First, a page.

G Dan Mitchell is a California photographer and visual opportunist whose subjects include the Pacific coast, redwood forests, central California oak/grasslands, the Sierra Nevada, California deserts, urban landscapes, night photography, and more.
Blog | About | Flickr | Twitter | FacebookGoogle+ | 500px.com | LinkedIn | Email

Text, photographs, and other media are © Copyright G Dan Mitchell (or others when indicated) and are not in the public domain and may not be used on websites, blogs, or in other media without advance permission from G Dan Mitchell.

Sandhill Cranes, Wetlands Marsh

Posted on 30 July 2014 | Comment

Sandhill Cranes, Wetlands Marsh

Sandhill Cranes, Wetlands Marsh

Sandhill Cranes, Wetlands Marsh. San Joaquin Valley, California. February 14 2014. © Copyright 2014 G Dan Mitchell – all rights reserved.

A group of sandhill cranes stands in a San Joaquin Valley wetlands marsh

This group of sandhill cranes was part of a bigger group that came much closer to us than I am used to. Most of the time when I see cranes they are either a good distance away if they are on the ground or they are in flight and passing quickly overhead. One of my strongest memories of cranes is from a morning of very dense fog, when I could hear their creaking, croaking cries from off somewhere in the distance, but could only catch a brief, half-visible view of them as they passed directly overhead and then disappeared again into the tule fog. But this group was hanging around in a shallow pond, near the dirt access road and even near to lots of other birds.

The cranes almost seem a bit aloof to me. While the geese whirl and turn overhead, and then erupt periodically into a honking riot when something disturbs them, the cranes seem to mostly stand quietly, occasionally walking a bit in the water or, even less often, on the land. The arrangement of this group caught my attention, with all standing together but each adopting its own unique pose.

G Dan Mitchell is a California photographer and visual opportunist whose subjects include the Pacific coast, redwood forests, central California oak/grasslands, the Sierra Nevada, California deserts, urban landscapes, night photography, and more.
Blog | About | Flickr | Twitter | FacebookGoogle+ | 500px.com | LinkedIn | Email

Text, photographs, and other media are © Copyright G Dan Mitchell (or others when indicated) and are not in the public domain and may not be used on websites, blogs, or in other media without advance permission from G Dan Mitchell.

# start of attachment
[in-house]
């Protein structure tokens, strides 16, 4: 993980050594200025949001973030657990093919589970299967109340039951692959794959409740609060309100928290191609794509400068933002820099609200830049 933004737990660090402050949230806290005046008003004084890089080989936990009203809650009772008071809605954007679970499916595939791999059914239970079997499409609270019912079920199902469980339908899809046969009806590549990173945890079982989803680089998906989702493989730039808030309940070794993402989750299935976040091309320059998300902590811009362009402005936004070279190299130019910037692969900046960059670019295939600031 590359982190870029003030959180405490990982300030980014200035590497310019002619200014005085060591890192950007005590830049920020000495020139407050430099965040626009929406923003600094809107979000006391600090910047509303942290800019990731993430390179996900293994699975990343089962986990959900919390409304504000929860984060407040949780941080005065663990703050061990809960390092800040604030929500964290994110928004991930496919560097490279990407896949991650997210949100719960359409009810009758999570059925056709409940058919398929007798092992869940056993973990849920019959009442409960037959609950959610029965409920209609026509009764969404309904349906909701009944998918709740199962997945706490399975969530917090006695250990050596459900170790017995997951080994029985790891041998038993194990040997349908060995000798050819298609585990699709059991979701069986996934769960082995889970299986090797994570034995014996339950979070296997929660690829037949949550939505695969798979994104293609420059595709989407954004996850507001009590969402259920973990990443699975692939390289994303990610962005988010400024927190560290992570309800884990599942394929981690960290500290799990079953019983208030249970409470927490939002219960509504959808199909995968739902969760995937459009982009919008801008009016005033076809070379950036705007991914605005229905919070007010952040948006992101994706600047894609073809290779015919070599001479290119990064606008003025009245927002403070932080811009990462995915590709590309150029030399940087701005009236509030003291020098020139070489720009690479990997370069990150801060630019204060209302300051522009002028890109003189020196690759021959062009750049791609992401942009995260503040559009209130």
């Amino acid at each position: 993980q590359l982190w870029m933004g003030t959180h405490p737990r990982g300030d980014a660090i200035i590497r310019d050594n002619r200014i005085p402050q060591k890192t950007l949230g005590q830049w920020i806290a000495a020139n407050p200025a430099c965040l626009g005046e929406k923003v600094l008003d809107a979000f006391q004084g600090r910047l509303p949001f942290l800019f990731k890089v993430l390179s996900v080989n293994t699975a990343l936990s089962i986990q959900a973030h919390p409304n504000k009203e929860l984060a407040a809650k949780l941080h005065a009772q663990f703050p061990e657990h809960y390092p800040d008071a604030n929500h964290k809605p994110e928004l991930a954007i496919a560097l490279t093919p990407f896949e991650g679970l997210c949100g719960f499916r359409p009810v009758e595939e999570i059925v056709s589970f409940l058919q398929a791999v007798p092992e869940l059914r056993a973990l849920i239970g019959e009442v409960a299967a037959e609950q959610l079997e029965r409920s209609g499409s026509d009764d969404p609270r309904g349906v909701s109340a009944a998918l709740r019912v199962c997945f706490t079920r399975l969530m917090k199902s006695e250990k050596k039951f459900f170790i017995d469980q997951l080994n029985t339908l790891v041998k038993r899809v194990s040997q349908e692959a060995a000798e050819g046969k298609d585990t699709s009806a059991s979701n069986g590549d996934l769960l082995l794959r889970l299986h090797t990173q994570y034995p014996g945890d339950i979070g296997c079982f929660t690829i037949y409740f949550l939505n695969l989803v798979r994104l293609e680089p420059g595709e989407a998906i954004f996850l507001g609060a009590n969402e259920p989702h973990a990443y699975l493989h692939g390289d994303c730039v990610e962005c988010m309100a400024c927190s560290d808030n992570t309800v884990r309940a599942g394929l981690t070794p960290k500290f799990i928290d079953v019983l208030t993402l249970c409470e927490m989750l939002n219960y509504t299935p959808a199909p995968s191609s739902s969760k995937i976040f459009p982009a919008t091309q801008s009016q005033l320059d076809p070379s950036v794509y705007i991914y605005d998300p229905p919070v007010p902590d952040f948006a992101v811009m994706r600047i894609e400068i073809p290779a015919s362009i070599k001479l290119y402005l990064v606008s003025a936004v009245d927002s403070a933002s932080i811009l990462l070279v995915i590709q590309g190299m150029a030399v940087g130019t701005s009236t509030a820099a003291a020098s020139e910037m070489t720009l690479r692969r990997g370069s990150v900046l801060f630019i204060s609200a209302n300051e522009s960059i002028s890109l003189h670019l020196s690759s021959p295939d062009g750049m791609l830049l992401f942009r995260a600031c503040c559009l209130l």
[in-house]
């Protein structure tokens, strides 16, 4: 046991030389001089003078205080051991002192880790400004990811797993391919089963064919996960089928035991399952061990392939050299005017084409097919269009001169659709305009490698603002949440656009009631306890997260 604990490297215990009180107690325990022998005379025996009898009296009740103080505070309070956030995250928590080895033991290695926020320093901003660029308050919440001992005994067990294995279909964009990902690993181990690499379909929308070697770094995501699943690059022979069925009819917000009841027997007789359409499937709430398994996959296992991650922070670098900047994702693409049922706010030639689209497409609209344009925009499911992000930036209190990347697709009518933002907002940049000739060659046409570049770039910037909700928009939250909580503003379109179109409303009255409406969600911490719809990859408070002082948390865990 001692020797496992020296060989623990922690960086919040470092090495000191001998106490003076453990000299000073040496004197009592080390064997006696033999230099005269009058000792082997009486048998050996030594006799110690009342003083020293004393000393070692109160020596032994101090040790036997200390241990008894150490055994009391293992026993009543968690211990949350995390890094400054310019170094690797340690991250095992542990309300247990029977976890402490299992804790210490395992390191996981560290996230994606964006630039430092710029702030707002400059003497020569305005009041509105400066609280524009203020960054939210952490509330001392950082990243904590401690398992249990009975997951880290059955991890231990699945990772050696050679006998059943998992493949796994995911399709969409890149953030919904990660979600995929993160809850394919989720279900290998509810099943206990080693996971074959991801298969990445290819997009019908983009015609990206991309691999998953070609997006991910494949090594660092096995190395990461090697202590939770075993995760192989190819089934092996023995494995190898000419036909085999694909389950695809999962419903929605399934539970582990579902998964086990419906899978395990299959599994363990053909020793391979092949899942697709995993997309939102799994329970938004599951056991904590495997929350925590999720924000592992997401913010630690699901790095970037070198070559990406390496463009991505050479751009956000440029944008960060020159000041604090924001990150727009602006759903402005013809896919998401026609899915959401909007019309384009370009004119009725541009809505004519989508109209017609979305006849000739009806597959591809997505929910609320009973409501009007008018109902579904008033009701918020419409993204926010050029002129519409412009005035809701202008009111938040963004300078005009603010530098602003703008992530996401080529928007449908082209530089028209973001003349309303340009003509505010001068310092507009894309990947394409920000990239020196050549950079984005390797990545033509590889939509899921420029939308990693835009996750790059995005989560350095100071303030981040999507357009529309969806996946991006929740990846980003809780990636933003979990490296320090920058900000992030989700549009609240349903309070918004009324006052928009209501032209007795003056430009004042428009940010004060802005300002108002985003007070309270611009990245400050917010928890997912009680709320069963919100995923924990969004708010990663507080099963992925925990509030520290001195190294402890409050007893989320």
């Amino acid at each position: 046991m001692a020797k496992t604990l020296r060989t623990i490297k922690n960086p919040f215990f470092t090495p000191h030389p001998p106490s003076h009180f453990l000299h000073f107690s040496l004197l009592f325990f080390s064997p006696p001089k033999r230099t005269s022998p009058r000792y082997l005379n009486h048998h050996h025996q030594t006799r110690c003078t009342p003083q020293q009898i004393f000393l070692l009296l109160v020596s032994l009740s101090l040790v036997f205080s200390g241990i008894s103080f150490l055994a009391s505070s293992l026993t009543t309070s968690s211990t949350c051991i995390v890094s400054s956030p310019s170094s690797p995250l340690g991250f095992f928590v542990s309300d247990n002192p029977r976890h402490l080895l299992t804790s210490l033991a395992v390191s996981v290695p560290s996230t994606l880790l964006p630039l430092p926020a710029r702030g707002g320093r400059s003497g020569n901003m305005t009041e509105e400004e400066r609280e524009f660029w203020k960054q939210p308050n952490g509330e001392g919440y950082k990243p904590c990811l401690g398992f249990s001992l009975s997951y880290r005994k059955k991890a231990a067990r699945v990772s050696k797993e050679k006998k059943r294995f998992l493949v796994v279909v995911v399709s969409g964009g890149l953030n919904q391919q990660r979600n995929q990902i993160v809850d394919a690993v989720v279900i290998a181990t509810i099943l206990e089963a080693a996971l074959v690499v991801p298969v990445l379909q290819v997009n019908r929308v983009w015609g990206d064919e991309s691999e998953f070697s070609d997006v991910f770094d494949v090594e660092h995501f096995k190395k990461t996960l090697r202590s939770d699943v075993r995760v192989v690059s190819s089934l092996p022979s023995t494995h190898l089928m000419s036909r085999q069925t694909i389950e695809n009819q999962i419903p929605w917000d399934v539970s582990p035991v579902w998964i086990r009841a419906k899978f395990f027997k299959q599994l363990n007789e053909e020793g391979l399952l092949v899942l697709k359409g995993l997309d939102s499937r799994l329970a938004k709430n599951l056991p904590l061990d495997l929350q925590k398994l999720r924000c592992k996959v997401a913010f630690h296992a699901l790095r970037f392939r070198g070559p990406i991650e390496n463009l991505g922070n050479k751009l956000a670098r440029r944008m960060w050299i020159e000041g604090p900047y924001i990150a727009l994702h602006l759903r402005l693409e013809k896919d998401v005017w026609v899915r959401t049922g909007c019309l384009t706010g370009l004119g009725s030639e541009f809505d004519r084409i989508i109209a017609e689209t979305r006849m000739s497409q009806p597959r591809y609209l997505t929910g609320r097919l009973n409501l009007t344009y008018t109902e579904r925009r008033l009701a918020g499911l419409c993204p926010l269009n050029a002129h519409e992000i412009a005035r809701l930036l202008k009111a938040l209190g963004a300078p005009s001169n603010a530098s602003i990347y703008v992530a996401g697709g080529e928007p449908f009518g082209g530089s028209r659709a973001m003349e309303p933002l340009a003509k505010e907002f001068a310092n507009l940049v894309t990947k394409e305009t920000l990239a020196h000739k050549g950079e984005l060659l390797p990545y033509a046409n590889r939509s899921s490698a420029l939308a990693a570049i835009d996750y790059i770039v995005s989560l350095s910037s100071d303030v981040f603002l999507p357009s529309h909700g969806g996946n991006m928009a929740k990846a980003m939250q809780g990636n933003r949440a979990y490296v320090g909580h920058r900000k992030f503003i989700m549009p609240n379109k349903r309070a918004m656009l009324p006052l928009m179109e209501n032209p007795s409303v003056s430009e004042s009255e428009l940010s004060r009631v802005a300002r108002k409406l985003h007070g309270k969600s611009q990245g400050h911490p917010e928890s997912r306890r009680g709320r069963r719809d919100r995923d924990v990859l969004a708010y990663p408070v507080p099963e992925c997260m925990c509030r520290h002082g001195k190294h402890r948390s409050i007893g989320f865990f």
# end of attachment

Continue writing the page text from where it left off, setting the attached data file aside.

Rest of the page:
The Fly-In

Posted on 29 July 2014 | Comment

The Fly-In

The Fly-In

The Fly-In. San Joaquin Valley, California. February 14, 2014. © Copyright 2014 G Dan Mitchell – all rights reserved.

Ross’s Geese settle into a wetland pond during the evening fly-in

Often the most active times of day for migratory geese in California’s Central Valley are the morning fly-out and the evening fly in. (In the right conditions, it is also possible to see very active birds at other times, too — even in the middle of the day.) If you happen to be in the right place in the early evening you may see hundreds or thousands of geese descending towards you to eventually settle in for the night. (At the opposite time of day, you may catch the birds suddenly taking to the air in large numbers to depart for destinations that only they seem to know.)

These wetlands ponds in the San Joaquin Valley stretch off into the distance, broken only be a few scattered trees and some levees. Many birds pass overhead, but eventually more and more of them come in to land on the water and form into various sorts of groups.

G Dan Mitchell is a California photographer and visual opportunist whose subjects include the Pacific coast, redwood forests, central California oak/grasslands, the Sierra Nevada, California deserts, urban landscapes, night photography, and more.
Blog | About | Flickr | Twitter | FacebookGoogle+ | 500px.com | LinkedIn | Email

Text, photographs, and other media are © Copyright G Dan Mitchell (or others when indicated) and are not in the public domain and may not be used on websites, blogs, or in other media without advance permission from G Dan Mitchell.